One employer feeling encouraged and just starting to come back from the brink is Majestic Yachts, Inc. They're a houseboat manufacturer in Columbia, Kentucky. I first came across Majestic three years. Jim Hadley, the president and CEO, had laid off dozens of employees, the machines had gone silent in his factory, and it was just down to Jim and his two co-owners.
JIM HADLEY: We are kind of like an old rock band. We've been together a long time and hopefully we'll be together a whole lot longer.
GREENE: Back during that 2009 visit, I also spoke to one of Jim's employees, Fay Womack, who had just lost her job as a seamstress.
FAY WOMACK: You know, you hate to lose your job. You know, it's bad. It is really bad. There's nowhere to get a job.
GREENE: But with some signs of life in the economy, we decided to check in with Majestic Yachts. We gave CEO Jim Hadley another call and asked him how things are going now.
HADLEY: Currently, David, we are probably 20 percent of full capacity. Our sales were hanging in there. As an industry, there were 13 manufacturers in our area three years ago. Today, there's only five left. We currently don't have any new orders. We did build one new order the last year, but things are starting to turn around just a little bit more.
GREENE: Well, if you're back to doing about 20 percent of the work that you were doing a few years ago, what does that mean in terms of employees? Have you been able to bring some of those few dozen people back on?
HADLEY: We have, David. We have been very, very fortunate in that we have brought five of our employees back, with the three of us that are already here; gives us a total of eight people.
GREENE: Jim, one question I had: we hear this term thrown around by economists: discouraged workers - and those are people have just given up on finding work. They're not even counted in the unemployment numbers. When you hear from the people who you had to lay off, are they still aggressively looking for jobs or have some of them given up?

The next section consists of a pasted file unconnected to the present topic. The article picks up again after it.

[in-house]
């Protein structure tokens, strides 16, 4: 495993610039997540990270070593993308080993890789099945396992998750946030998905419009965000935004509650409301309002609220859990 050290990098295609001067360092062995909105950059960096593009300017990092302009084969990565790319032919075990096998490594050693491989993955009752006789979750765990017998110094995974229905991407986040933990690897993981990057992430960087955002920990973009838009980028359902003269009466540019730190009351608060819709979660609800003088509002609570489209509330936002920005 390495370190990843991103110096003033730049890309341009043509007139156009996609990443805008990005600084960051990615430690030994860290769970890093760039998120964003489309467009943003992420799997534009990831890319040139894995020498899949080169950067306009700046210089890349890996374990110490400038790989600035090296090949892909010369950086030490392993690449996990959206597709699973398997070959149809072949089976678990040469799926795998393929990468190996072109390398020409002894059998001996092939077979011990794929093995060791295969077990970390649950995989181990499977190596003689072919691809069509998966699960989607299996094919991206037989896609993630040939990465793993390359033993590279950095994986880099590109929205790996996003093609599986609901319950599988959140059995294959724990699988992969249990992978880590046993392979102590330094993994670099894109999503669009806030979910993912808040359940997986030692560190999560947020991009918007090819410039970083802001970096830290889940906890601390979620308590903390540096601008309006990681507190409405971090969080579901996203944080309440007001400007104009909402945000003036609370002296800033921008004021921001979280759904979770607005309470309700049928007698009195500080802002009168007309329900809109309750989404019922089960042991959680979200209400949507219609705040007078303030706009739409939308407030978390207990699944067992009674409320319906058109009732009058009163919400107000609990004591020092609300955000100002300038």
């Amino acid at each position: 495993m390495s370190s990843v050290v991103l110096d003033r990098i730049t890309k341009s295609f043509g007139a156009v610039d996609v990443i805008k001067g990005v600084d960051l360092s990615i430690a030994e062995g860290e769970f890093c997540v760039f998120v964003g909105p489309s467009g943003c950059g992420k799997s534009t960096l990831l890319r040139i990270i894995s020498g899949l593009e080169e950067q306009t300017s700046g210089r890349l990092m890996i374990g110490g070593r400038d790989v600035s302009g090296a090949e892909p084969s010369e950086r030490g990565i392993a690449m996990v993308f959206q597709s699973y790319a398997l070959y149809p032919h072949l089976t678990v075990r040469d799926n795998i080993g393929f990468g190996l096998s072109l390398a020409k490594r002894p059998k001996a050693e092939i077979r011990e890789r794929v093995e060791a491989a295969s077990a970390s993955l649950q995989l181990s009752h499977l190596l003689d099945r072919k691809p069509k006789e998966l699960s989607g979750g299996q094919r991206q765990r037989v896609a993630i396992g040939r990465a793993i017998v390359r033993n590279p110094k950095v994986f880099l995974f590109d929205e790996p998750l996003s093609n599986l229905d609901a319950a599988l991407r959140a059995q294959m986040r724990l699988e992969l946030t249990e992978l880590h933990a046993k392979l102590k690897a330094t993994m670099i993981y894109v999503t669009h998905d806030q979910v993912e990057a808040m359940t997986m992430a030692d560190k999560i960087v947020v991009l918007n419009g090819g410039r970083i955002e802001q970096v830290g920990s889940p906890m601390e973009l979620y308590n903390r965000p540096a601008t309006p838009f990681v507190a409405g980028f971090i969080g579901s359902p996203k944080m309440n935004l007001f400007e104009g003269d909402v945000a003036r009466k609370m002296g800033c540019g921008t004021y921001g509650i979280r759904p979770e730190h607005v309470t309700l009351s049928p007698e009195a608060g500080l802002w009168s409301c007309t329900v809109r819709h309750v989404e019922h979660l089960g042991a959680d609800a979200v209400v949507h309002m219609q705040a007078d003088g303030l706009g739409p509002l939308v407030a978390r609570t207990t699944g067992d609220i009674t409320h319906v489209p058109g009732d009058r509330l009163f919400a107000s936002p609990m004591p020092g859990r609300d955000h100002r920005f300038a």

HADLEY: I think a lot of them are still looking, David, and a lot of them have returned to other jobs. And for those that haven't are certainly discouraged and can't find anything, any jobs available. There are just not any there for them.
GREENE: And, Jim, you've been through other downturns before. Kind of step back and look at this one of the last few years and compare it to economic downturns of the past.
HADLEY: David, this downturn that we're currently in and hopefully coming out of has been just enormous compared to the things in the past. Back in the early '90s, there was a small downturn. It was only for a short period of time. But this downturn, it's destroyed a lot of people.
GREENE: One of the things that really struck me about your company, Jim, was the family feeling that you had. I mean, you've laid off several dozen people but you were in touch of them and they were in touch with you, you know, talking about how things were going, when they might be able to come back. Are you still in touch with a lot of the people who you laid off a couple of years ago?
HADLEY: Well, that's a good thing about a small community, David. Columbia, Kentucky is a small community and the surrounding areas. But we're a very close-knit community. We've kind of got a new little thing going here that's brought us even closer as a group daily. Fay Womack, who is our seamstress, she also answers our phones. Now, she is our head chef. She fixes an enormous breakfast every day for the employees.
GREENE: Well, Fay, of course, I spent a lot of time with her in addition to you when I was there. So, she's gone from being a seamstress, you don't have as much, you know, as many orders for big houseboats now so you've been able to bring her back but she's answering phones and doing cooking, so kind of adjusting to the new economy in a way.
Read more at http://www.npr.org/2012/02/04/146393344/houseboat-business-floats-back-to-business